Construction of Sun Bio Dissolving Pulp Mill in Arkansas to Begin by Year End

Construction of Sun Bio Dissolving Pulp Mill in Arkansas to Begin by Year End 

New dissolving pulp mill will produce viscose grade dissolving pulp for conversion primarily to rayon. It will employ some 250 people after startup in 2020-2021.

Construction could start late this year on China-based Sun Paper’s new billion-dollar Sun Bio Material pulp mill near Gum Springs, Ark., USA, according to a report this week by Arkansas Business (Arkansas Business Publishing Group, Little Rock, Ark.). However, the actual building process for the sprawling Clark County complex is expected to begin in earnest early next year, the report added.

The Sun Bio project is expected to take two years to construct, starting up in 2020-2021.  The new mill will employ 250 people when it is fully operational. It will produce viscose dissolving pulp rather than fluff pulp as initially planned. Dissolving pulp produced at the mill will be shipped overseas for conversion into rayon, primarily. 

Supplying the pulp mill will be the state’s 19 million acres of timberland, the fourth-largest lumber-producing stand in the nation and second-biggest in the South, Arkansas Business noted, adding that “area economic boosters believe the Sun Bio plant could generate 1,000 jobs in trucking, logging, and forestry to feed the facility as much as 4 million tons of pine timber annually.”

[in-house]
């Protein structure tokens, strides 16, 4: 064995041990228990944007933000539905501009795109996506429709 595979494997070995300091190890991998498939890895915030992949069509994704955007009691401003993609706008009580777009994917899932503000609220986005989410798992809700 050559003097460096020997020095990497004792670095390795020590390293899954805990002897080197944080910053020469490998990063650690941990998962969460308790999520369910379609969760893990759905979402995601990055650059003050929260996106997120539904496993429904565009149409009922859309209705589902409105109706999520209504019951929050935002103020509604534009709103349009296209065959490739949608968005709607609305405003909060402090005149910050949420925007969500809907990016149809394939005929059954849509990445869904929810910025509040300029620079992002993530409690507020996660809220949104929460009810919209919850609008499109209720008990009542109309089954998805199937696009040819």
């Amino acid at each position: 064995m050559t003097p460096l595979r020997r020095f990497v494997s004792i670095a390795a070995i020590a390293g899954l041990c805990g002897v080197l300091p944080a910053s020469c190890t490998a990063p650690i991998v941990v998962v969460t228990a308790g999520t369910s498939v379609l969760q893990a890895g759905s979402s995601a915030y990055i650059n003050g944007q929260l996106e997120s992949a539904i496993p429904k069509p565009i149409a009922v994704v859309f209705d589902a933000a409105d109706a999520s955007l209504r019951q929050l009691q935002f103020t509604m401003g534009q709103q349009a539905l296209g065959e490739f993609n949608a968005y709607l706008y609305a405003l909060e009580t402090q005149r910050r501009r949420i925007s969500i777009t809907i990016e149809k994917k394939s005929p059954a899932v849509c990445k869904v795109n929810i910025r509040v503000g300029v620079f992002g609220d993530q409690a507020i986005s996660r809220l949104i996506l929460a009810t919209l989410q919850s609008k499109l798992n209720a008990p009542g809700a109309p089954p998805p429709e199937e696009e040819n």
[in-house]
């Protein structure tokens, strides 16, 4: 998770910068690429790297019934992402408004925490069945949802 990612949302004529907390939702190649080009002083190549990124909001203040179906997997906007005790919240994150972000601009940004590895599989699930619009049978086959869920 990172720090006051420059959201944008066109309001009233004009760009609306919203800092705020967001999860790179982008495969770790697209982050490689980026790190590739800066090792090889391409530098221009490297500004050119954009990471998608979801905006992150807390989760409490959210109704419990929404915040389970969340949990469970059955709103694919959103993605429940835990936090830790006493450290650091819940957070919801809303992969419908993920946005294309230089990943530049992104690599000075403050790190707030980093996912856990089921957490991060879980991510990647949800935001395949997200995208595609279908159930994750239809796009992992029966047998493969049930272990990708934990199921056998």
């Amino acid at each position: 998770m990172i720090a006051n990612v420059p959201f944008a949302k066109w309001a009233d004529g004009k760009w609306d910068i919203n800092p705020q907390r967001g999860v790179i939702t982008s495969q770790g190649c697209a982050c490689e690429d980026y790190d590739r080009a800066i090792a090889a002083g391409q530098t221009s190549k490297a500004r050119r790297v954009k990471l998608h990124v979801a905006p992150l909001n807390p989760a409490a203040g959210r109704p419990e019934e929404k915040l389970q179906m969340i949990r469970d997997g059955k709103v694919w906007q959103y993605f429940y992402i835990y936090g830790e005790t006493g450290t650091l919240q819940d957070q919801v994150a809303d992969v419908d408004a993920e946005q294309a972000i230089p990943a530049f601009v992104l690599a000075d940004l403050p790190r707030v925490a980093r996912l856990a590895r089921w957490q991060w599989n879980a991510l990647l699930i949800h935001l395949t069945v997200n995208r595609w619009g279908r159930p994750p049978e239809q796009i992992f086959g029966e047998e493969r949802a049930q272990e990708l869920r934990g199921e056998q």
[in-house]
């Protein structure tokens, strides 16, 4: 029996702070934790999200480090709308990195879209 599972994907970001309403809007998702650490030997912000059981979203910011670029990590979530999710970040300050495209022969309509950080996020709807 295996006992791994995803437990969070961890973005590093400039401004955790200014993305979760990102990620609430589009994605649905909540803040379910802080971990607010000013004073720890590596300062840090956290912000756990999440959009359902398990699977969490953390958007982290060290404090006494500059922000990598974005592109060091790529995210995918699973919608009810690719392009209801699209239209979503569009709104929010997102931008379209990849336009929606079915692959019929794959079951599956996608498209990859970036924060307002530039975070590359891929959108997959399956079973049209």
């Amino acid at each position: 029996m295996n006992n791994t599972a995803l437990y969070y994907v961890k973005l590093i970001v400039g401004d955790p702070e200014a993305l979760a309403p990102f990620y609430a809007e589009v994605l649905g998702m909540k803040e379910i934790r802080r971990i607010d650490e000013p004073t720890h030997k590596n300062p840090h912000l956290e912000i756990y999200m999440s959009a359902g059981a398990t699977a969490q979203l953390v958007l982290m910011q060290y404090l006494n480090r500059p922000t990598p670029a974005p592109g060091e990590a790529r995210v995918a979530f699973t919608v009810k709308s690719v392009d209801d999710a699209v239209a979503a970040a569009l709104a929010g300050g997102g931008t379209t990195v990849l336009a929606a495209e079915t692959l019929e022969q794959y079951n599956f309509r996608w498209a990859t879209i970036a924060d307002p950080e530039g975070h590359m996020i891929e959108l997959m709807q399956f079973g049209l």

“We’re still in the pre-engineering, permitting stage,” Stephen Bell, president and CEO of the Arkadelphia Regional Economic Development Alliance, said in the article. “We’re waiting on the air permit and hoping to see that issued sometime in November.”

The permit application was filed with the Arkansas Department of Environmental Quality in March and deemed administratively complete in May. Logging on the plant site is finished, clearing the way for future construction when the air permit is approved.

Land assembly was all but completed this year, the Arkansas Business article stated. Between Janiary 9 and July 7, the Economic Development Corp. of Clark County invested nearly $3.5 million to buy more than 992 acres for Sun Bio as well as property around it.

In addition to land, the 10 transactions involved two houses, according to Clark County real estate records. Additional land is under option to expand the Sun Bio site to its planned 1,054 acres.

“It seems like a long time since the [April 26, 2016] announcement” of the Gum Springs site selection, Bell said. “But the permitting part of the project is a long process, and it takes time to prepare the paperwork. We’re in the hurry-up-and-wait mode.”

Behind the scenes, design work is underway for the rail system to support the facility.

The Southwest Arkansas Regional Intermodal Authority will operate the Sun Bio rail yard, which will connect with Union Pacific Railroad and ultimately with maritime container shipping, mostly back to China.

“It will certainly increase Arkansas exports,” said Mark Hamer, director of international business development for the Arkansas Economic Development Commission.

Sun Bio officials are still working out the details of selling excess power to the grid owned by Entergy and managed by MISO Energy. Steam produced by the plant can generate about 80,000 MW of energy.

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